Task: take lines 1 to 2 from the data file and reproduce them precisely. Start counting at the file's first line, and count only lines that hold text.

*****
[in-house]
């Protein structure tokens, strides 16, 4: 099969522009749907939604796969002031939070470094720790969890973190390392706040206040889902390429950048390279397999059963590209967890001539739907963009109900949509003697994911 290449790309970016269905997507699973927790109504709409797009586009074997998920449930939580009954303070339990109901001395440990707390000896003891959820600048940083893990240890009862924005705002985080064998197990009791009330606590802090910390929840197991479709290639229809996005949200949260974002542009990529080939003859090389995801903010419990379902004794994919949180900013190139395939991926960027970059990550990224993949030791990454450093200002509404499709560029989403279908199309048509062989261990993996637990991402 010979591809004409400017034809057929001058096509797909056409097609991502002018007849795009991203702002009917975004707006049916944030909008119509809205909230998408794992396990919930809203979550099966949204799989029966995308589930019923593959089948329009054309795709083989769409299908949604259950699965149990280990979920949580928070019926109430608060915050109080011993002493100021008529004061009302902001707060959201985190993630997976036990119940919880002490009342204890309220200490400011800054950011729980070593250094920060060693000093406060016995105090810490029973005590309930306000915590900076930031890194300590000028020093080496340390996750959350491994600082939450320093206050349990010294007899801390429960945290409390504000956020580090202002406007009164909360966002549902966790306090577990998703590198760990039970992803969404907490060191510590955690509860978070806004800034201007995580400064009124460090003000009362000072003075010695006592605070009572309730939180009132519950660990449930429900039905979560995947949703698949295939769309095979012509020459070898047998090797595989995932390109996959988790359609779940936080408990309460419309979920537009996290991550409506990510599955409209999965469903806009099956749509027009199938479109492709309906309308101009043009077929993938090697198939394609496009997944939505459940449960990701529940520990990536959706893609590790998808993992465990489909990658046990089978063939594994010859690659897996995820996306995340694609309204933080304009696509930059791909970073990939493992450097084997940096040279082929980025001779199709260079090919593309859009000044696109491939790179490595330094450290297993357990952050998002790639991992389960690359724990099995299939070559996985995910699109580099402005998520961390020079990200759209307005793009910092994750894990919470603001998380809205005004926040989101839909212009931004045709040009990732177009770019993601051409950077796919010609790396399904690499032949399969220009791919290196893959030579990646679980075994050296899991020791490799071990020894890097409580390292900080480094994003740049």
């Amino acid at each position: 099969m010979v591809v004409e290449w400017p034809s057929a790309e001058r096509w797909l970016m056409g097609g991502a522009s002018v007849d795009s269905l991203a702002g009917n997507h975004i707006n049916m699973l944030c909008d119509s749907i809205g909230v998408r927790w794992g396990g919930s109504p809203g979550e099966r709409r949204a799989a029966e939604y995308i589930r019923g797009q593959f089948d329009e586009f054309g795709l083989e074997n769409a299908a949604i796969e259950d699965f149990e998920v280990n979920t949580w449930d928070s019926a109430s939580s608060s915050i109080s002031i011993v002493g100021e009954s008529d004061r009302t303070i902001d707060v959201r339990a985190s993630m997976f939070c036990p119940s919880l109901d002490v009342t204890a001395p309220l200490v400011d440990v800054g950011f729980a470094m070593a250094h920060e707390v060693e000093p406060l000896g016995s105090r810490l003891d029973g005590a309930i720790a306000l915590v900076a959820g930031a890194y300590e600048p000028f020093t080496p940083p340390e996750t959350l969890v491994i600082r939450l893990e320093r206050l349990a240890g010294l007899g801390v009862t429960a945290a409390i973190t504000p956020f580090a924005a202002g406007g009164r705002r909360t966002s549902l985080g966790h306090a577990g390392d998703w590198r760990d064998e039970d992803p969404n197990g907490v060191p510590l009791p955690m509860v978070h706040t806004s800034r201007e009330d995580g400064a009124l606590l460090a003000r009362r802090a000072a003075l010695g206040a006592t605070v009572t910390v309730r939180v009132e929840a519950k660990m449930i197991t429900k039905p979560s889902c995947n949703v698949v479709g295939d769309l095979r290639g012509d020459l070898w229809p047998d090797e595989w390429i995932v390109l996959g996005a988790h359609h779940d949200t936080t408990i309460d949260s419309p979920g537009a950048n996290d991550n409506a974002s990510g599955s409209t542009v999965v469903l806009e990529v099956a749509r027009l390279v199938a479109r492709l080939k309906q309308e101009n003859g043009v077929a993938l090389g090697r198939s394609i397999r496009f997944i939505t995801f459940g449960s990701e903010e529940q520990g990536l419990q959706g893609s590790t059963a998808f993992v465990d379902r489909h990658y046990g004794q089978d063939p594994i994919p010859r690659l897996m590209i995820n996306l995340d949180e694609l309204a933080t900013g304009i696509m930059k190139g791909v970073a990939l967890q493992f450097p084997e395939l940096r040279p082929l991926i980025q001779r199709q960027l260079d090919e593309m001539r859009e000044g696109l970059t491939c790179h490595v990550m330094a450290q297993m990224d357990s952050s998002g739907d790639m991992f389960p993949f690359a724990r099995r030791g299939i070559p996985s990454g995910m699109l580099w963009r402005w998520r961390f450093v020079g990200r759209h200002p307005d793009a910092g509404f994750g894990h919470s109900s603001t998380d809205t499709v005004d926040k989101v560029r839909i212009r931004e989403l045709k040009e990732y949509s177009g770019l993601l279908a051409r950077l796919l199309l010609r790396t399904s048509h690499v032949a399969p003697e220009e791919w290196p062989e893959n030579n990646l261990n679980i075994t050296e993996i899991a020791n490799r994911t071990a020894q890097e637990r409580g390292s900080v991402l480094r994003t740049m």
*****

[in-house]
């Protein structure tokens, strides 16, 4: 099969522009749907939604796969002031939070470094720790969890973190390392706040206040889902390429950048390279397999059963590209967890001539739907963009109900949509003697994911 290449790309970016269905997507699973927790109504709409797009586009074997998920449930939580009954303070339990109901001395440990707390000896003891959820600048940083893990240890009862924005705002985080064998197990009791009330606590802090910390929840197991479709290639229809996005949200949260974002542009990529080939003859090389995801903010419990379902004794994919949180900013190139395939991926960027970059990550990224993949030791990454450093200002509404499709560029989403279908199309048509062989261990993996637990991402 010979591809004409400017034809057929001058096509797909056409097609991502002018007849795009991203702002009917975004707006049916944030909008119509809205909230998408794992396990919930809203979550099966949204799989029966995308589930019923593959089948329009054309795709083989769409299908949604259950699965149990280990979920949580928070019926109430608060915050109080011993002493100021008529004061009302902001707060959201985190993630997976036990119940919880002490009342204890309220200490400011800054950011729980070593250094920060060693000093406060016995105090810490029973005590309930306000915590900076930031890194300590000028020093080496340390996750959350491994600082939450320093206050349990010294007899801390429960945290409390504000956020580090202002406007009164909360966002549902966790306090577990998703590198760990039970992803969404907490060191510590955690509860978070806004800034201007995580400064009124460090003000009362000072003075010695006592605070009572309730939180009132519950660990449930429900039905979560995947949703698949295939769309095979012509020459070898047998090797595989995932390109996959988790359609779940936080408990309460419309979920537009996290991550409506990510599955409209999965469903806009099956749509027009199938479109492709309906309308101009043009077929993938090697198939394609496009997944939505459940449960990701529940520990990536959706893609590790998808993992465990489909990658046990089978063939594994010859690659897996995820996306995340694609309204933080304009696509930059791909970073990939493992450097084997940096040279082929980025001779199709260079090919593309859009000044696109491939790179490595330094450290297993357990952050998002790639991992389960690359724990099995299939070559996985995910699109580099402005998520961390020079990200759209307005793009910092994750894990919470603001998380809205005004926040989101839909212009931004045709040009990732177009770019993601051409950077796919010609790396399904690499032949399969220009791919290196893959030579990646679980075994050296899991020791490799071990020894890097409580390292900080480094994003740049």